We spent the first hour chatting about everything and anything and spent some time drooling over his art library.  Then we decided that maybe sketching time was wasting away so we headed outside and broke out the pointy devices.  Yvan, Celine and Pierre set up in front of the house to draw the ‘paysage’ that splays out in front of it and ends with a backdrop of the Laurentian mountains which, to a Rocky Mountain guy like myself, have always more resembled hills than mountains.  Everything’s relative, I guess, and so are mountains.

2013-07-06_Larry-chez-Pierre_St-Gabriel-Valcartier_4_smBut I’m an urban sketcher so I started wandering around.  I found myself in a far corner of a field, looking back at Pierre’s house.  Photo is courtesy of Yvan.  You can see that I was very comfy as I had a full chair rather than my stool.

All alone was I, except for the curious ants, too many biting flies and a Theridid spider.  I tried to strike up a conversation with the spider but she didn’t say much.  She just glared at me for plunking my chair down so close to her web.

Here’s the view I had and the partially completed sketch:

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I had decided to try out my new Uniball UM-151 (.28mm) pen on Stillman & Birn Alpha paper and I’ve concluded that it’s a wonderful combination.  I’m going to be ordering some more of them ‘real soon.’

After lunch I returned to my perch, with the addition of a portable umbrella that shaded me from what was now a very hot sun.  I completed the ink sketch and added color, using a waterbrush and W&N artist colors.  I’m a hack watercolorists but I’ve got to get back to using real brushes.  Here’s the finished sketch:

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Sketching On A Summer Morning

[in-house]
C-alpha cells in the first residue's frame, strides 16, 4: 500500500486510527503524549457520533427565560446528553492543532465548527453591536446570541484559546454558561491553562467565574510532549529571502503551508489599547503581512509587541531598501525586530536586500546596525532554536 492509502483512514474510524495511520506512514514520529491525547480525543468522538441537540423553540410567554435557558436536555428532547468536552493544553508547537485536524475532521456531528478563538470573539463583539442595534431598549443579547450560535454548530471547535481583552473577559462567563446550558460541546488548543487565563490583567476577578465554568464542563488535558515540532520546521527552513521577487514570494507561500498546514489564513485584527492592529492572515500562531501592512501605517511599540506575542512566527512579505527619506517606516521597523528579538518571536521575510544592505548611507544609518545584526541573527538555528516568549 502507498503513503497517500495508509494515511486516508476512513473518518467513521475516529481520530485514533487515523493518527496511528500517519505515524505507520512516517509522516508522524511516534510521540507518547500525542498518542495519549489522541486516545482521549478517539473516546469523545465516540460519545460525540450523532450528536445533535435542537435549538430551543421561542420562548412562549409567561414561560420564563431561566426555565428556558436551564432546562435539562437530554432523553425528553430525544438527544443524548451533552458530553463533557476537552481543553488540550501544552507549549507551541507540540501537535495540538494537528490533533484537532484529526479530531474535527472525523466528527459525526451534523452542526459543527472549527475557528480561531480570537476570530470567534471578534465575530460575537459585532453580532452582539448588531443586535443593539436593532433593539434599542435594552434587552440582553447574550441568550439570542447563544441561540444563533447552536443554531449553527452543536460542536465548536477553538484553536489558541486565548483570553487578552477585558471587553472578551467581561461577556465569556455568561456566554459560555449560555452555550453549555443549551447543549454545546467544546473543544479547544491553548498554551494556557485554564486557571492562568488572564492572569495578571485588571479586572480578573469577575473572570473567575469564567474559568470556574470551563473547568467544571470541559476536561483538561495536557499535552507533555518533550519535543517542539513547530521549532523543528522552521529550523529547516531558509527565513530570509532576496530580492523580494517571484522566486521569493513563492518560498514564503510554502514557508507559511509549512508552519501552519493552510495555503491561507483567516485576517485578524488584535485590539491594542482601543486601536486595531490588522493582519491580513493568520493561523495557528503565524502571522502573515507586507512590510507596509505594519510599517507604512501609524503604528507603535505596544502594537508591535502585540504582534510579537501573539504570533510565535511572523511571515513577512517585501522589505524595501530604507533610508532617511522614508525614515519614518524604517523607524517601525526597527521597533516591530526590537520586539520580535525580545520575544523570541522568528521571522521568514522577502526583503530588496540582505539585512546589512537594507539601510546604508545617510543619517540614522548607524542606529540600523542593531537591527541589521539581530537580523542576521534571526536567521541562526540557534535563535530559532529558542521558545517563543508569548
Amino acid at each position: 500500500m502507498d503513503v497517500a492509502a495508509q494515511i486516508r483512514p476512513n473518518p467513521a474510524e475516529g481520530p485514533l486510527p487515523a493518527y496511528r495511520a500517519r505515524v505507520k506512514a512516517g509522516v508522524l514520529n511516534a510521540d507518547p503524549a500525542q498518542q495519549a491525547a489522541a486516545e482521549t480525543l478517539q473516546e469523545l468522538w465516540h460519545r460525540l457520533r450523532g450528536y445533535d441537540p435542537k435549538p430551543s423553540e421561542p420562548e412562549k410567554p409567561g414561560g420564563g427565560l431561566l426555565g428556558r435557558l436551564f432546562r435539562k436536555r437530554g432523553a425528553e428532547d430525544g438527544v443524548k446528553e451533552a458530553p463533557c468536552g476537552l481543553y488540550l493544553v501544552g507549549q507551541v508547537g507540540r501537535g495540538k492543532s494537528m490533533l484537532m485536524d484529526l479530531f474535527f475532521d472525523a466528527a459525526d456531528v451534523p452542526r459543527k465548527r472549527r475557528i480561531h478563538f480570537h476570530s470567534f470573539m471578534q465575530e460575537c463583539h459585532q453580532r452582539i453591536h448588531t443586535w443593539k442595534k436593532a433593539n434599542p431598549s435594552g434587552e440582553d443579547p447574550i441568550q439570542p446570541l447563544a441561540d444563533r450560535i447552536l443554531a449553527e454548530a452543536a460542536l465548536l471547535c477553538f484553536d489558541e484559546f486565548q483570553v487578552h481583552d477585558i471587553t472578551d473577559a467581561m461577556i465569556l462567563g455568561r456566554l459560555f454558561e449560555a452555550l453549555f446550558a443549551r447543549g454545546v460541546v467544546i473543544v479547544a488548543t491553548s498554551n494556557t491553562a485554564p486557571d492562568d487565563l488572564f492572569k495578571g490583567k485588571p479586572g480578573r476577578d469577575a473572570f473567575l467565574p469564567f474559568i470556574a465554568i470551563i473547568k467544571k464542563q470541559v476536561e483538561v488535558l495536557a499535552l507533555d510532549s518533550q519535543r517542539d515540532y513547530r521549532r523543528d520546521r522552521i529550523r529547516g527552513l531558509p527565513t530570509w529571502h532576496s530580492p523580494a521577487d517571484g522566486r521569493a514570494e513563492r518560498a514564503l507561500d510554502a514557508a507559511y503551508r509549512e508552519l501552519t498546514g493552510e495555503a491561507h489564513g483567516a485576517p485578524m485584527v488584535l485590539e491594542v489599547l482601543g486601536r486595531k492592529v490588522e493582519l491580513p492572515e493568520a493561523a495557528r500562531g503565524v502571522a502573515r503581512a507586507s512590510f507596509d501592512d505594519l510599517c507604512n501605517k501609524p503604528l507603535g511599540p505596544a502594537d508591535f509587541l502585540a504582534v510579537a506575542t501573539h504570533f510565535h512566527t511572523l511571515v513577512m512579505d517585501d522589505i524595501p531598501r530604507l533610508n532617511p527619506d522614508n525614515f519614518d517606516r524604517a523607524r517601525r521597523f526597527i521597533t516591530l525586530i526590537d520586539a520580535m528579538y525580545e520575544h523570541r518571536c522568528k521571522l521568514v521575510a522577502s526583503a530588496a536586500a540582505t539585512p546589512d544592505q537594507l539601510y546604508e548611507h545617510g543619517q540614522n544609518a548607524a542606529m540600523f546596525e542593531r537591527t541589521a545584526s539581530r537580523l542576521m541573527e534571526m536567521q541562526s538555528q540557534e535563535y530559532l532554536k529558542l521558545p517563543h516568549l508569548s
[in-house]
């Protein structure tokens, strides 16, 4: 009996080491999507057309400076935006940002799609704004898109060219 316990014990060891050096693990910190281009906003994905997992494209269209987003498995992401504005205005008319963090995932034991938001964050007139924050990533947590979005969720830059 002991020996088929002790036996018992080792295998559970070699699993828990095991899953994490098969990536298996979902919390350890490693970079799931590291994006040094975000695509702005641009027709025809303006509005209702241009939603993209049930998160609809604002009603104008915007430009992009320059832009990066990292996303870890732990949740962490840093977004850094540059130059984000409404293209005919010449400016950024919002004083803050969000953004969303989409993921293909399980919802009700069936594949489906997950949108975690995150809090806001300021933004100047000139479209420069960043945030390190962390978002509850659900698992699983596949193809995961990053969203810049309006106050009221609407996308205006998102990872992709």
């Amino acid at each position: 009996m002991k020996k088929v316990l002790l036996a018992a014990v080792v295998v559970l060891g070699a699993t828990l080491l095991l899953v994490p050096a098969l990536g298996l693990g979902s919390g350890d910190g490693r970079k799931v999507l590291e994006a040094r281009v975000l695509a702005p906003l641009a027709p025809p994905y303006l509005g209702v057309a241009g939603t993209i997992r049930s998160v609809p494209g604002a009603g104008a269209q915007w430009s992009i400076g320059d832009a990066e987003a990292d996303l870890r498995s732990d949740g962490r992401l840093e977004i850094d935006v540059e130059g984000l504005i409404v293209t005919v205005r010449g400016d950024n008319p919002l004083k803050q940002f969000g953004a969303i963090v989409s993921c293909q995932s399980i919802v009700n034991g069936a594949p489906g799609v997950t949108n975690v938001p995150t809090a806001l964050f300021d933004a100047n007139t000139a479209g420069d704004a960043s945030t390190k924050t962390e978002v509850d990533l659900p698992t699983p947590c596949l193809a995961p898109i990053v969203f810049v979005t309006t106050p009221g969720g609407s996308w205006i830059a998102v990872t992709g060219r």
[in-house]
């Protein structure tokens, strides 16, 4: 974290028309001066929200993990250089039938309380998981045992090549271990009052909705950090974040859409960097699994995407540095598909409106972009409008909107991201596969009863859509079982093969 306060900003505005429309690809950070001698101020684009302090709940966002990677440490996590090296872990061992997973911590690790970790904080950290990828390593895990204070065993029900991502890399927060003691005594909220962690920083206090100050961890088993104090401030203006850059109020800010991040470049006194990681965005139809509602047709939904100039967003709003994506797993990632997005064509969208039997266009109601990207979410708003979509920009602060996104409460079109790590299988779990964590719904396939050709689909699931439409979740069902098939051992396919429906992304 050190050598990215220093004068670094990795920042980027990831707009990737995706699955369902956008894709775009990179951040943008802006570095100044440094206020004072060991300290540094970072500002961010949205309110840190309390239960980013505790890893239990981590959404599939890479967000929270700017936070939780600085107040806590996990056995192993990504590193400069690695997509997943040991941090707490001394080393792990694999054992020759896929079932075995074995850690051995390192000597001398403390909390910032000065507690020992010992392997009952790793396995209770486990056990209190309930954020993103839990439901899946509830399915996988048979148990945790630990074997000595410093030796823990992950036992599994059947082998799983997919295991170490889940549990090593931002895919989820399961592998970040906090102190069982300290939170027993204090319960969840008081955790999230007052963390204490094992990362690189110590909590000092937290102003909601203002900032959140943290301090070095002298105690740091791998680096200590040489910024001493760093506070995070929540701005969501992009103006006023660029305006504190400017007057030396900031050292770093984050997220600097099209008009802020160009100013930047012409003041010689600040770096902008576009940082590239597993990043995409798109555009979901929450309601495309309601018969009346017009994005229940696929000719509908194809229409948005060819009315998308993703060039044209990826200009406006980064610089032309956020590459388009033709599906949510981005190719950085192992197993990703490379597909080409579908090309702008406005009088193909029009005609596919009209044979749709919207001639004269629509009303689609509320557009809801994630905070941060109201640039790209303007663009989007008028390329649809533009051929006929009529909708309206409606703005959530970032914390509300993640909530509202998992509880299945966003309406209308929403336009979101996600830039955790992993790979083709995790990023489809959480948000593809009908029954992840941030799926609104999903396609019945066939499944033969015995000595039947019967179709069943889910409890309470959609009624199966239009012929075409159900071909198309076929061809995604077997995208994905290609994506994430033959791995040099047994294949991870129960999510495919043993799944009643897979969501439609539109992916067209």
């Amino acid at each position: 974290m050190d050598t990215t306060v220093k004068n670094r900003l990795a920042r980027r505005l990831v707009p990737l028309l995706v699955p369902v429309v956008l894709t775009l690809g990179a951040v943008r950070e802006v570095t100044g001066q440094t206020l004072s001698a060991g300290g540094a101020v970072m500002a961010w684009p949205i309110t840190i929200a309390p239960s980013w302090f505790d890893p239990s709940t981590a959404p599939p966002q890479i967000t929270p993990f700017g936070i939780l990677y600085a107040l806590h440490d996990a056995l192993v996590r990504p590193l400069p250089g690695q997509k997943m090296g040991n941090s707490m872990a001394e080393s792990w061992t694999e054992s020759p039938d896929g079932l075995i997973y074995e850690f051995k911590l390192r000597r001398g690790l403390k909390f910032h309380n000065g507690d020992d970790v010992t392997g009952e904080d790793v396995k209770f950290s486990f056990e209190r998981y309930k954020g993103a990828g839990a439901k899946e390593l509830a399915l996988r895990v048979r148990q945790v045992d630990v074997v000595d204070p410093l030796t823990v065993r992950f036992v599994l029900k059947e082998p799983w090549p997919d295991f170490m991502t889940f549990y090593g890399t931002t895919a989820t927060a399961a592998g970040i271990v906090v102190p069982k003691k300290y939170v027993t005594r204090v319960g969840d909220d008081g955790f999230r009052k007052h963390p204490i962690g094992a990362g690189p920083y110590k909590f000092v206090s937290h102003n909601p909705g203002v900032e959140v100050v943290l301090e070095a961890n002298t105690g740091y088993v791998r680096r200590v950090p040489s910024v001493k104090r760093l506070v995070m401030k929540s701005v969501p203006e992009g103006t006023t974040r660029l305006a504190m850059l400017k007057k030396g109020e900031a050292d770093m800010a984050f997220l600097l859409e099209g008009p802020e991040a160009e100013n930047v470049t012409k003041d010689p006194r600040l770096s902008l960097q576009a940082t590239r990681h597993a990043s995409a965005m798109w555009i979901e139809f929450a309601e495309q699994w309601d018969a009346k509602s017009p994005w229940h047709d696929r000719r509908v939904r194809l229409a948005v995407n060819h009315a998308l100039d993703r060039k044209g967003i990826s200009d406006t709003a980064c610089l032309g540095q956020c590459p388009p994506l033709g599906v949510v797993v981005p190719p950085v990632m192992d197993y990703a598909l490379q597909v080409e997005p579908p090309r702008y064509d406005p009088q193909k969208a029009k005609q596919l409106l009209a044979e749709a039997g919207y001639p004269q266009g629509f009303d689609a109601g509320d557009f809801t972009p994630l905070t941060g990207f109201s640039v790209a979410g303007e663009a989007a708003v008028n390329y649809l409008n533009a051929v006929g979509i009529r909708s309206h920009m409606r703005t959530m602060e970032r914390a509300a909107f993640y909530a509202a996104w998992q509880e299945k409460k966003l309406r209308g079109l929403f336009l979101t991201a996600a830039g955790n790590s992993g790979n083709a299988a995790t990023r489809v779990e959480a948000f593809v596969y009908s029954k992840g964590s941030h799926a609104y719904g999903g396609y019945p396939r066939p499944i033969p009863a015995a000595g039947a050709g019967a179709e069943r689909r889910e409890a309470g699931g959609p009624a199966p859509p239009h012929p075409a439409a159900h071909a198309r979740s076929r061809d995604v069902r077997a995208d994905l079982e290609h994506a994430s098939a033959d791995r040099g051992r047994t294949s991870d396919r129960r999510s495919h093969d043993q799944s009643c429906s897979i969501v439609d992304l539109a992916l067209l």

It’s fun to be out sketching early in the morning.  Quebec City wakes up slowly and if you are out walking at 7AM, you’re mostly alone.  Of course this morning I met up with my buddy Yvan and we found ourselves on Rue des Remparts, a great sketching street that skirts the upper portion of the old city.  We chose a scene, that was really the backyard and garage areas of several houses.  The location also provided a nice shade tree under which I could sit.

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The sketch was done in a Stillman & Birn Alpha (10×7) sketchbooks using a Pilot Prera and Platinum Carbon Black.  W&N artist watercolors and a a waterbrush were used to add color.  Before it was done I was wishing I’d brought my real brushes along.

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Sketching Tiny Town

The Ursuline Convent in Quebec City was founded in 1639, which makes it the earliest learning institution for woman in North America.  It’s also seems that they owned half the old city at one point.  Ok…maybe that’s an exaggeration but they owned a lot of land and buildings and still do.  But most of the private residences and some of the other large buildings have been sold off.  The curent compound is home to the convent, a school, and it’s a popular tourist stop.

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One of the private residences still held by the Ursulines is this place.  I’m not sure how big it is but it’s got to have the smallest entrances of any on Quebec.  Its unique nature made it a great sketching subject, though gray on gray isn’t the ideal color scheme, I suppose.

The building on the left if the Ursuline library and museum.  If you get to Quebec City, be sure to visit, if only to talk to the very nice people who work there.  After we were done sketching, they let us browse through their library where we found several books used to teach drawing to students.  While I’ve yet to tour the museum, they told me that there is a section on how drawing was taught to students.  I’ve got to get back there to see that.

I did the sketch in a Stillman & Birn Alpha (10×7) sketchbook using a TWSBI Mini with Platinum Carbon Black ink.  I added some color… well, gray… with W&N artist watercolors.